In late October, a Grade 10 student at Leaside High School was viciously assaulted by a former LHS student while a group of Grade 12 LHS boys surrounded him and watched.
What provoked the older students to plan this organized attack? Was it the fact that the younger student called out the “bullies” of Leaside and LHS? Why didn’t even a single student step in to help, but instead stood by, while blow after blow prevented this young student from escaping? Why did the boys run when a passerby stopped to help the young boy bleeding profusely?
How can we, as a community, change the culture of standing by to one of caring – and acting to support one another?
There is hope that the tide may be turning. The Toronto District School Board’s code of conduct states: “The TDSB is committed to creating school learning environments that are caring, safe, peaceful, nurturing, positive, respectful and that enable all students to reach their full potential. Every student has the right to learn and work in an environment free of discrimination and harassment.” The board adds that it has a zero-tolerance policy toward bullying.
A “kindness” assembly as part of a #kindnesscampaign, held fittingly on Valentine’s Day at Leaside High School, reinforced that message with a powerful appearance by an inspiring young man named Josh Yandt, also known as “the door man.” (More on this name later.) His story went viral in 2012 after a CBC National journalist (and Leaside High School mother, Ioanna Roumeliotis), reported it.
A difficult upbringing with an alcoholic and abusive father followed by the early death of his father took a heavy toll on Josh. An undiagnosed thyroid condition also affected Josh’s ability to fit in at school. The result was repeated bullying by his peers.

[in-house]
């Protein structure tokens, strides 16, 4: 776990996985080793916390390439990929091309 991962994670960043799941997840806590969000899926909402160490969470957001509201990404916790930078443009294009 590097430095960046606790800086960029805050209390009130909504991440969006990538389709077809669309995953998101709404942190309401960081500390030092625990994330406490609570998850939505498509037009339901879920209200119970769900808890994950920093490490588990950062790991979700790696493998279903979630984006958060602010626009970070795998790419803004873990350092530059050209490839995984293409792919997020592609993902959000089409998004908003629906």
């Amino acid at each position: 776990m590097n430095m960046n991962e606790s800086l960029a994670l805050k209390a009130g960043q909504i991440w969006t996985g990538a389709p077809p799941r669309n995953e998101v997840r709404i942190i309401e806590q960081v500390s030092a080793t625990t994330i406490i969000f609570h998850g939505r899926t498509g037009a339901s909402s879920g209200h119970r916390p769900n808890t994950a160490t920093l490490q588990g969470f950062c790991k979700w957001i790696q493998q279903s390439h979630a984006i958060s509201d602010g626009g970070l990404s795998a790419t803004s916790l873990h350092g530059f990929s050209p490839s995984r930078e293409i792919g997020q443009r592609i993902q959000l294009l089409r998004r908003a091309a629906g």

“I was tired of not being seen by others,” he said. “People saw me as easy prey because I was afraid to stand up for myself. I became depressed and suicidal.”
In a video, he is quoted as saying: “I was sick and tired of being a no one. I wanted to be someone. And I wanted to reach out to people and show who I was. Being nice should be the norm. It’s not something I expected to stand out.”
A move to London, Ont. meant a fresh start for Josh and his family and it was then that he felt the need to reach out to his fellow students through a small, kind gesture which had a very big impact. Josh began “opening doors” for other students at his school as a way to inspire kindness – and it worked.
“I realized by helping others, I was helping myself. Daring to be kind and giving a little bit of your heart to others helped me to overcome my fears.”
Since the CBC story aired in 2012, Josh has travelled all over the world as a motivational speaker sharing his story and inspiring kindness wherever he goes.
Asked by a student in the Q and A section of the Leaside High kindness assembly what he would say to his bullies if he had the chance, Josh replied, “I would forgive them because everyone makes mistakes and no one knows what they might be going through.”
After the assembly, Leaside High School Vice Principal Craig Haid thanked him “for surviving and sharing your important story.”
As part of this initiative presented by parents, school administrators and Leaside High School’s School Action Team (SAT), students are being encouraged to perform three acts of kindness a day and post on social media under the hashtag #kindnesscampaign.
“As parents we are determined to help develop a culture of empathy and kindness in our children’s schools,” says Ioanna Roumeliotis.
Article written by Susan Poaps.